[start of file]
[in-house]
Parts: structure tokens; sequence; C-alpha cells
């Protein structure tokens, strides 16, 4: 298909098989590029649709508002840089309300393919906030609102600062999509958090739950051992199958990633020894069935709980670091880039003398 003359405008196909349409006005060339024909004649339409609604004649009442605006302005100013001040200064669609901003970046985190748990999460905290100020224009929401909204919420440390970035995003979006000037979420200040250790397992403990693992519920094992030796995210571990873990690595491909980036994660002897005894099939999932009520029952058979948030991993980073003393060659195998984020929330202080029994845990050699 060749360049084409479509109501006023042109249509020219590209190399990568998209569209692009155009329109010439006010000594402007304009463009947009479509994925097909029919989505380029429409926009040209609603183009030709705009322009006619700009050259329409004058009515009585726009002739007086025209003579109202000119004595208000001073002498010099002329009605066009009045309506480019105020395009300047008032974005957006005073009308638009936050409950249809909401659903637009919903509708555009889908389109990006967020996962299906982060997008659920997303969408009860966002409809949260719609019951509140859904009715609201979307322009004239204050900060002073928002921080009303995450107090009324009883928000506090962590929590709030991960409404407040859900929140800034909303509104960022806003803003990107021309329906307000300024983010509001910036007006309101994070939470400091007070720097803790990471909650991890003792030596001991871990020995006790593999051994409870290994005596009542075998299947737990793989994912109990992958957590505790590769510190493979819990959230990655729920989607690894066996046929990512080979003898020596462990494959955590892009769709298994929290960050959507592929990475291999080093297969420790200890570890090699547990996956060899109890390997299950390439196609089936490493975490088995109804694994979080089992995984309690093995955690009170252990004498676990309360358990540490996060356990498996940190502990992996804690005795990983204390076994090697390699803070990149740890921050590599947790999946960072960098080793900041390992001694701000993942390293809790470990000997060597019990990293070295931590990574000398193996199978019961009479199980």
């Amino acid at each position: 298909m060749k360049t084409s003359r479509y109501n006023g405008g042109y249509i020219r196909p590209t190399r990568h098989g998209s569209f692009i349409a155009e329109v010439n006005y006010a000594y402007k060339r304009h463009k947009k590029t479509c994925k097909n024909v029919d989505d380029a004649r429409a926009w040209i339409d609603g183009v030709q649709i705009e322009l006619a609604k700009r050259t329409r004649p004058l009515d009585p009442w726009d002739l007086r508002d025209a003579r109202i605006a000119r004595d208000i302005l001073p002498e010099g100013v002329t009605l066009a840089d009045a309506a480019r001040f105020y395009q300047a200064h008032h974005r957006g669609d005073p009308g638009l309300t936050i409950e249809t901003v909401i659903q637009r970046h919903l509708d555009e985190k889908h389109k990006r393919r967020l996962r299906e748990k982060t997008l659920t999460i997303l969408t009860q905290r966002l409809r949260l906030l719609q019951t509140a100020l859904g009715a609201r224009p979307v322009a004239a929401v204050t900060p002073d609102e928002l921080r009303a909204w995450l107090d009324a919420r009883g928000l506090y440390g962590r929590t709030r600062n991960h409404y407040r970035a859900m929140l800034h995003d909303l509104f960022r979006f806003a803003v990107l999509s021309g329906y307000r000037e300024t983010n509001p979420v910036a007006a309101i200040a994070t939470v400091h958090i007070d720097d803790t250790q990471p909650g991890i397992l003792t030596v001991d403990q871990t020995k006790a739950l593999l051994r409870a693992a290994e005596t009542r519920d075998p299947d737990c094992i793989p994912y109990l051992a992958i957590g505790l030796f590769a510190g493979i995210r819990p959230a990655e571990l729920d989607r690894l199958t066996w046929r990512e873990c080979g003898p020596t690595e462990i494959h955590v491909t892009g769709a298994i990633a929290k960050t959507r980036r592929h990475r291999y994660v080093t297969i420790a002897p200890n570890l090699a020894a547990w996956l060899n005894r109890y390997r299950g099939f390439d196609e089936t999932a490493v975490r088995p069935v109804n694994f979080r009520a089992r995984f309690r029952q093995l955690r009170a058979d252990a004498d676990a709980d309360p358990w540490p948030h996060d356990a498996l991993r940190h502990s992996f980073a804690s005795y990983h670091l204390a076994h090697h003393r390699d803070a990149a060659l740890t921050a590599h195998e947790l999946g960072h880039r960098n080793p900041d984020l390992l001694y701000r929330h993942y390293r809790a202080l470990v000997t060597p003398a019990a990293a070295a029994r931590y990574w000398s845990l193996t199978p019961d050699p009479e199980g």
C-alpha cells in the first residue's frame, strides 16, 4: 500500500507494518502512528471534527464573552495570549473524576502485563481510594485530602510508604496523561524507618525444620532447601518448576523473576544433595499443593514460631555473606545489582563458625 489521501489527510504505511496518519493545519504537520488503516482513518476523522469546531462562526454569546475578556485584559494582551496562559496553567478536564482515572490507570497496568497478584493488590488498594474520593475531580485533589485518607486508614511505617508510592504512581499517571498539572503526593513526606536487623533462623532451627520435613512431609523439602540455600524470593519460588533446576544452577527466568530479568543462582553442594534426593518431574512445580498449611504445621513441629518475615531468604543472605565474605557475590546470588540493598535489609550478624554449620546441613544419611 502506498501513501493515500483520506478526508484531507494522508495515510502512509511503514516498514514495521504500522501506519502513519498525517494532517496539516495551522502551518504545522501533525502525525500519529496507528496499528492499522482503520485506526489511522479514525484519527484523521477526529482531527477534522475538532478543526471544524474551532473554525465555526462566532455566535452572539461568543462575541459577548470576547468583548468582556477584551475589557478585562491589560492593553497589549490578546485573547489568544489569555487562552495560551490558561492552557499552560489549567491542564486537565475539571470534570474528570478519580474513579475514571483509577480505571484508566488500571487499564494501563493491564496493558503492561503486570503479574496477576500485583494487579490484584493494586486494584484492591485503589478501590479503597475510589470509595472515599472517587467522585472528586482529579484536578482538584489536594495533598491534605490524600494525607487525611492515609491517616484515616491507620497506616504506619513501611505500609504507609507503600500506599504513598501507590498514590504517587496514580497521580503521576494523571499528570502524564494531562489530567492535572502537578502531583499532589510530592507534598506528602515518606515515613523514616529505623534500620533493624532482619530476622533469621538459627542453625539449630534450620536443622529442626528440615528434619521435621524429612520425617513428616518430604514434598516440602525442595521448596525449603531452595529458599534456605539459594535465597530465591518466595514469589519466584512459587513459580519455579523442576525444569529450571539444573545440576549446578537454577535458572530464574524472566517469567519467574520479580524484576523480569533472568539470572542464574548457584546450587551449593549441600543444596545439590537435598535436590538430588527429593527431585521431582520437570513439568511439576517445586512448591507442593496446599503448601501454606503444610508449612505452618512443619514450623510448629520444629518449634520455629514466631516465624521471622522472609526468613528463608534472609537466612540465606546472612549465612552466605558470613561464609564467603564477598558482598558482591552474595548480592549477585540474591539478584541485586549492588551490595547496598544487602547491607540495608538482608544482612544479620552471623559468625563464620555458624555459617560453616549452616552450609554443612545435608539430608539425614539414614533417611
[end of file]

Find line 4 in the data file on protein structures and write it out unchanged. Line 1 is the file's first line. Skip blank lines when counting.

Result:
């Amino acid at each position: 298909m060749k360049t084409s003359r479509y109501n006023g405008g042109y249509i020219r196909p590209t190399r990568h098989g998209s569209f692009i349409a155009e329109v010439n006005y006010a000594y402007k060339r304009h463009k947009k590029t479509c994925k097909n024909v029919d989505d380029a004649r429409a926009w040209i339409d609603g183009v030709q649709i705009e322009l006619a609604k700009r050259t329409r004649p004058l009515d009585p009442w726009d002739l007086r508002d025209a003579r109202i605006a000119r004595d208000i302005l001073p002498e010099g100013v002329t009605l066009a840089d009045a309506a480019r001040f105020y395009q300047a200064h008032h974005r957006g669609d005073p009308g638009l309300t936050i409950e249809t901003v909401i659903q637009r970046h919903l509708d555009e985190k889908h389109k990006r393919r967020l996962r299906e748990k982060t997008l659920t999460i997303l969408t009860q905290r966002l409809r949260l906030l719609q019951t509140a100020l859904g009715a609201r224009p979307v322009a004239a929401v204050t900060p002073d609102e928002l921080r009303a909204w995450l107090d009324a919420r009883g928000l506090y440390g962590r929590t709030r600062n991960h409404y407040r970035a859900m929140l800034h995003d909303l509104f960022r979006f806003a803003v990107l999509s021309g329906y307000r000037e300024t983010n509001p979420v910036a007006a309101i200040a994070t939470v400091h958090i007070d720097d803790t250790q990471p909650g991890i397992l003792t030596v001991d403990q871990t020995k006790a739950l593999l051994r409870a693992a290994e005596t009542r519920d075998p299947d737990c094992i793989p994912y109990l051992a992958i957590g505790l030796f590769a510190g493979i995210r819990p959230a990655e571990l729920d989607r690894l199958t066996w046929r990512e873990c080979g003898p020596t690595e462990i494959h955590v491909t892009g769709a298994i990633a929290k960050t959507r980036r592929h990475r291999y994660v080093t297969i420790a002897p200890n570890l090699a020894a547990w996956l060899n005894r109890y390997r299950g099939f390439d196609e089936t999932a490493v975490r088995p069935v109804n694994f979080r009520a089992r995984f309690r029952q093995l955690r009170a058979d252990a004498d676990a709980d309360p358990w540490p948030h996060d356990a498996l991993r940190h502990s992996f980073a804690s005795y990983h670091l204390a076994h090697h003393r390699d803070a990149a060659l740890t921050a590599h195998e947790l999946g960072h880039r960098n080793p900041d984020l390992l001694y701000r929330h993942y390293r809790a202080l470990v000997t060597p003398a019990a990293a070295a029994r931590y990574w000398s845990l193996t199978p019961d050699p009479e199980g």